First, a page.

Dallas Losing at the Competition of Cities

I believe in constant, honest self-evaluation.  Only through doing so can you really evaluate how you’re doing at a given task.  If the competition at hand is attracting highly educated young people, Dallas isn’t doing so hot.  We’ve talked about this a little bit before when I compared 07-13 population growth of 18-34 year olds to bicycle commuting, but as I add data to the spreadsheets the numbers aren’t getting any better.  Only through accurate assessment of data, can we form the feedback loops necessary to assess and possibly recalibrate whether past and on-going policies.

Young, educated people are an indicator species for a positive future.  The phrase ‘job creators’ gets thrown around recklessly and uncritically, but these are the real job creators, creating 4 net jobs for every young educated person a city adds (I read this somewhere recently and need to track down the source material).

The data from 2007 to 2013 interested me because so many cities have experienced a rebirth in that time span.  Unlike from 2000 to 2007 where many lost young people and incomes fell pretty drastically.  The reverse has been happening recently.  Incomes have begun to reverse course in many cities, cities are gaining college graduates, and young people are increasing in nearly every single city.  It wasn’t a question of which cities are doing well, it was which are doing better than others and why.

So I decided to look a little further back to 2000 in terms of both educated and young adults.  This is where it gets a bit disconcerting for the city of Dallas if not ominous.  I looked into the percentage of adults with at least a bachelor’s degree in the 30 largest US cities from 2000 to 2013.  Then I also looked into the percentage of the population that is 18-34.  The thinking being, ‘what cities are adding the most (for lack of a better word) talent?’  Where young, educated people are flocking there is a pretty good chance they are going to set down roots in those places, start jobs and often families.

Interestingly and positively, every one of the top 30 US cities increased its share of college graduates.  Of course, some added more than others.  Those adding the greatest percentage include:

1.  Baltimore – 43.78%

2. DC – 36.91%

3. Philadelphia – 36.43%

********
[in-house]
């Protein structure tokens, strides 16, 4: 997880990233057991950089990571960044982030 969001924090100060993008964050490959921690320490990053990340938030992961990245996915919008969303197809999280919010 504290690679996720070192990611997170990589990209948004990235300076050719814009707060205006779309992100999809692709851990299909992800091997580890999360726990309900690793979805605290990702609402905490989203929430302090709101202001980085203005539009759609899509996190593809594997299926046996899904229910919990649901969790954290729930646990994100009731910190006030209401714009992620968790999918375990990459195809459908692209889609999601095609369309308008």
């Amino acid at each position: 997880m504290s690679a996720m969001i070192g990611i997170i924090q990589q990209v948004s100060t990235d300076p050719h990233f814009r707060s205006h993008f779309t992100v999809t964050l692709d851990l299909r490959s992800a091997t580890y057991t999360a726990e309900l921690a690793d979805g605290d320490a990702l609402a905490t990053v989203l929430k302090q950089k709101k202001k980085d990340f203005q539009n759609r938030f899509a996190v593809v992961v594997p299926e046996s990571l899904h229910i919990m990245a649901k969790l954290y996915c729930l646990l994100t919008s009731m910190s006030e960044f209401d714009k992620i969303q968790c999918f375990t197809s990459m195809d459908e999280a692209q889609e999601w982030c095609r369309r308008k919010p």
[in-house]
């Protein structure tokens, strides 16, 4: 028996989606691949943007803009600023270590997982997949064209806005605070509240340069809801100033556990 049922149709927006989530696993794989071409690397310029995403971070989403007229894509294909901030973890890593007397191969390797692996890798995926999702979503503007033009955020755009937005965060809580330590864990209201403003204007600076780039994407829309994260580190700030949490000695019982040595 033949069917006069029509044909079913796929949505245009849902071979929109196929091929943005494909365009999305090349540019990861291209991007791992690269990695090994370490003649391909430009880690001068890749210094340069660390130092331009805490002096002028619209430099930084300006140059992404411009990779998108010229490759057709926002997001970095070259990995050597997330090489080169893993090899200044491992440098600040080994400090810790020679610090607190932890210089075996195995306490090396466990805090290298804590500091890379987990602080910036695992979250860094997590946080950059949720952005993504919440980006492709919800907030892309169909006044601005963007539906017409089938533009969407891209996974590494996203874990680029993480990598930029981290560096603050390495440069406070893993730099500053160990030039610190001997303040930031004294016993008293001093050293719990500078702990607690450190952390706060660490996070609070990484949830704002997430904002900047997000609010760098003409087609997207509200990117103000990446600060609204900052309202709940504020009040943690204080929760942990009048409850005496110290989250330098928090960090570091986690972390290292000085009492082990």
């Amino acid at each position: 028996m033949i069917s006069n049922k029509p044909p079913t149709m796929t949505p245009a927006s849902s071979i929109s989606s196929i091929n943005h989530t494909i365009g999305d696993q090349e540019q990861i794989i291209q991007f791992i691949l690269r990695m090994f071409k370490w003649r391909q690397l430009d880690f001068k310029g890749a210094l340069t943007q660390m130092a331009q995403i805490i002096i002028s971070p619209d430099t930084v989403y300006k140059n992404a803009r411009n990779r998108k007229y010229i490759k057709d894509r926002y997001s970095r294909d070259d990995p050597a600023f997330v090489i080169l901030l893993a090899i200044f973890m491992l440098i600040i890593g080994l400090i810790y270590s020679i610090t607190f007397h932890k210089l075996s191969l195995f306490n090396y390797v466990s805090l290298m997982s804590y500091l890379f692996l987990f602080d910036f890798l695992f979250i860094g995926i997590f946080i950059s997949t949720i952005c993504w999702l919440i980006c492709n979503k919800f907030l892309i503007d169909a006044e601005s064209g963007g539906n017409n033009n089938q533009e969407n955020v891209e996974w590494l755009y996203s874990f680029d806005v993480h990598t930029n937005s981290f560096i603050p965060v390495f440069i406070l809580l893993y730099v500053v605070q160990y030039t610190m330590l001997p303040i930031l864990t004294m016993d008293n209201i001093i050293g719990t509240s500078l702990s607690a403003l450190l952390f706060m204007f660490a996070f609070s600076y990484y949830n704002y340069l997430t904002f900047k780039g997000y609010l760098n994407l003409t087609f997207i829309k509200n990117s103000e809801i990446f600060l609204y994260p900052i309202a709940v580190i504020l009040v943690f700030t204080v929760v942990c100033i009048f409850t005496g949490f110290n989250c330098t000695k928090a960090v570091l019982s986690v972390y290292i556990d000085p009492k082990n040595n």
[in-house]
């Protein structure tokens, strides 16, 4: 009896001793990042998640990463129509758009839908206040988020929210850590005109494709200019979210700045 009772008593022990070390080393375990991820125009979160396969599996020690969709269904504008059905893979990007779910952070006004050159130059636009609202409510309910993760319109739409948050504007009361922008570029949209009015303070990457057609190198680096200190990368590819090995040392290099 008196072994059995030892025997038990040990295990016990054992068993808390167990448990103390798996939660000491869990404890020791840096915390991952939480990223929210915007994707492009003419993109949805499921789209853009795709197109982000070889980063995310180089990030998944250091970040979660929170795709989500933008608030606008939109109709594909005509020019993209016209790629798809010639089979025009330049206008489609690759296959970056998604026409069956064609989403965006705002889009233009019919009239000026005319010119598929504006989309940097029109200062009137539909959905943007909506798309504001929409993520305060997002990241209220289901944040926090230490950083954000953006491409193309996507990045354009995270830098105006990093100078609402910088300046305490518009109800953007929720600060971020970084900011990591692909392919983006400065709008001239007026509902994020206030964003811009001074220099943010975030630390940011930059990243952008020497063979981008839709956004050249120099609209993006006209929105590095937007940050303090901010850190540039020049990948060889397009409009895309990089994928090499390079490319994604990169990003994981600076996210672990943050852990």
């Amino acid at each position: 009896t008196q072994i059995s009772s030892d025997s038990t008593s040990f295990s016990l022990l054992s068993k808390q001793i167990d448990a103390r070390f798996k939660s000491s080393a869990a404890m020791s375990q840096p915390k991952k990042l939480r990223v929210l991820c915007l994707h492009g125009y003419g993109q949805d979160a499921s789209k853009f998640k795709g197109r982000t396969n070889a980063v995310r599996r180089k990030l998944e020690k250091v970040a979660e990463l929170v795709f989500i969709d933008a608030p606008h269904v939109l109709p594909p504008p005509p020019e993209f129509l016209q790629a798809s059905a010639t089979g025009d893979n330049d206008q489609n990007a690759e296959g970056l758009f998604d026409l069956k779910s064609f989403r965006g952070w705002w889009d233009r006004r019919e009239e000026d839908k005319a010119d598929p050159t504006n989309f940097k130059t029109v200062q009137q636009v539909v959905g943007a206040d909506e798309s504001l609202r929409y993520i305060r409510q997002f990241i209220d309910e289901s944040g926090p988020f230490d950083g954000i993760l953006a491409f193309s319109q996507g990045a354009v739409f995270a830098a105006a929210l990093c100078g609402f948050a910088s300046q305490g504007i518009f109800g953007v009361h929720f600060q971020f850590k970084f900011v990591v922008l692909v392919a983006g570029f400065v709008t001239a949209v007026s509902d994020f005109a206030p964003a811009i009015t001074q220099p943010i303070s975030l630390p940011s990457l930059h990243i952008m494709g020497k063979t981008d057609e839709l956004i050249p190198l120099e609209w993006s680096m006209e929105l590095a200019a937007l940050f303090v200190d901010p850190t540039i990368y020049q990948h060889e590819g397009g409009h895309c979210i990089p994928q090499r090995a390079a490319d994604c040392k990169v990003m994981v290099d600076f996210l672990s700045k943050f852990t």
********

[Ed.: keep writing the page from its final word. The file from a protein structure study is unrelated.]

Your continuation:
4. Portland – 36.14%

5. Chicago – 34.8%

Baltimore and Philadelphia had low percentages of college graduates to begin with, so they’re increase is not unexpected but should also be lauded.  DC and Portland on the other hand have very high degrees of education to begin with and only got better.  DC, Seattle, and San Francisco are the only cities with over 50% of adults with college degrees. Unsurprisingly, these cities are also doing well in terms of median income growth.

Here is how the bottom of that chart looks:

30.  Dallas – 7.12%

29. Indianapolis – 7.64%

28. Houston – 11.05%

27. Charlotte – 11.27%

26. Austin – 13.57%

Interesting how three major Texas cities show up here.  Nearly every other city is in at least the 20s.  It should be noted that Austin already had a high education level.  By 2013, it had over 45% of adults with college degrees whereas Dallas and Houston are both below 30%.

As I mentioned, 2000-07 was rougher on cities than the following 6 years.  However, when we look at the overall population gain/loss from 2000-2013 we get the following ‘winners’ and ‘losers’:

1.  Fort Worth – 25.98%

2.  Charlotte – 24.64%

3.  DC – 21.62%

4.  El Paso – 20%

5.  San Antonio – 18.45%

….

30.  Detroit – (-38.82%

29.  Dallas – (-5.32%)

28.  Chicago – (-3.80%)

27.  San Jose – (3.32%)

26.  San Francisco – (-0.40%)

Interestingly, some Texas cities show up again at the top, albeit different ones.  As for the bottom 5, Detroit is expected though grimly high population loss.  Dallas didn’t lose nearly as many, but still ranks second to last.  Then we have some interesting case studies.  Chicago was increasing its education level significantly during this period.  It also rebounded pretty nicely during 07-13, adding 57,000 young adults, but not enough to bring it back into positive net numbers.  San Jose and San Francisco are surely suffering from very high housing prices, but there is a tale of two cities within one mega region going on here.  From 07-13 San Francisco added 30% growth while San Jose only muddled along at 10%.  If the young people are going to pay high prices, they want the urban amenities that go with it.

Since population growth isn’t telling without context, we have to compare it to education level too.  Doing so, we get the following chart:

Young and Educated
Young and Educated

That hurts.  Sometimes the truth needs to.  It’s time for a new direction, where we start focusing on building a city of the future rather than following 20th century policies down intellectual and physical cul-de-sacs.

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